One of the big issues in inventory management is volatility: the variation in demand for a part or product. But volatile demand is more than just variable demand. It includes rapid and unpredictable demand, the worst kind. Most purchasing departments respond to volatility by bringing in more inventory to buffer the fluctuations. This not only consumes cash, it hurts profitability and increases risk.

There are three ways to manage volatile demand. The first is by partnering with customers to improve predictability through more accurate forecasts, smoother value chains and auto replenishment systems such as Kanban.

The second is to review the revenue flow from volatile items to see if the profit they generate is worth the risk and cash flow they bring. Simply put: if they don’t produce value, eliminate them.

The third is to manage demand the way Toyota and other companies do. Determine what’s available to the market place, decide how to allocate it, and that is what you ship. Demand management is actually a very effective means to manage volatility and improve profitability. The potential lost sales from underestimating demand is usually outweighed by the profit increase that demand management generates.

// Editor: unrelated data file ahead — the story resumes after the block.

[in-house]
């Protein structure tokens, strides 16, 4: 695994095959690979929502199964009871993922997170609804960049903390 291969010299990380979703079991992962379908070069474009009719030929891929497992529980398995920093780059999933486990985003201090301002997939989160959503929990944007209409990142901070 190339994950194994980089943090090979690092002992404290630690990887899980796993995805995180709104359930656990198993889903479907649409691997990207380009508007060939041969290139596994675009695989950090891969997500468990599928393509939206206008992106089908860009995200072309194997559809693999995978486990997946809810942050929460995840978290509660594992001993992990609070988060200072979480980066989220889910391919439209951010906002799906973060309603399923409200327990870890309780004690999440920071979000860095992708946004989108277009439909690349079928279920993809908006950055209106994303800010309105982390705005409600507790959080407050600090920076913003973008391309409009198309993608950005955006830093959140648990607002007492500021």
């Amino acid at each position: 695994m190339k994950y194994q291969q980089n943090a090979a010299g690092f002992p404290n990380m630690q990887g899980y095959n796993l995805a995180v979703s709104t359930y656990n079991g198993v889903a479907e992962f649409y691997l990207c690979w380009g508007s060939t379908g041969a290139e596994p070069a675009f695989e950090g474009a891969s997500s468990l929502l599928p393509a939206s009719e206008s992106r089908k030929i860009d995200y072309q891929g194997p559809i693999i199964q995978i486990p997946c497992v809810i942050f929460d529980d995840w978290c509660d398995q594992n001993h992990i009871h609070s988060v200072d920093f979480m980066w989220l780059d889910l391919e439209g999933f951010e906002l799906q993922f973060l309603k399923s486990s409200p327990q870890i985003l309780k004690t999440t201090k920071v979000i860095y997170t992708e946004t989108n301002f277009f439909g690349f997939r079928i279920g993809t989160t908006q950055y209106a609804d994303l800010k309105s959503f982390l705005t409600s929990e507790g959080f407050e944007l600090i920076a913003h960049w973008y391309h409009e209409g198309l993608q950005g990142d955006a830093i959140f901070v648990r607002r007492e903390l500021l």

Are you managing demand effectively? Do you have excess inventory because of efforts to guard against volatility? Contact me to discuss volatility solutions for your business.

© 2015 – Rick Pay – All Rights Reserved

 

 

Flexibility and Speed, Even for the Leanest

Recently Toyota added the first outsider, Mark Hogan, to its board of directors. Mr. Hogan is also the second foreigner on the board. Of particular note is that he hopes to help Toyota move more quickly and flexibly in the marketplace.

One of the trademarks of this über-Lean company is that they are very deliberate and methodical in their decision-making. This tends to hold them back, particularly in international markets. Getting closer to the customer and being nimble in product and process design leads to more competitive performance around the world.

I found it particularly interesting that Mr. Hogan is a former GM executive. Both GM and Ford have long histories (mostly prior to 1970) of developing extreme flexibility and speed into their operations, as can be seen by studying what they did in World War II to rapidly ramp up production of war materials.

Being able to respond quickly to the changing market and supply chain is well worth the risk of using an outsider. Speed and flexibility are two critical elements of innovative operations and supply chain management as well. Just being cost effective is no longer sufficient.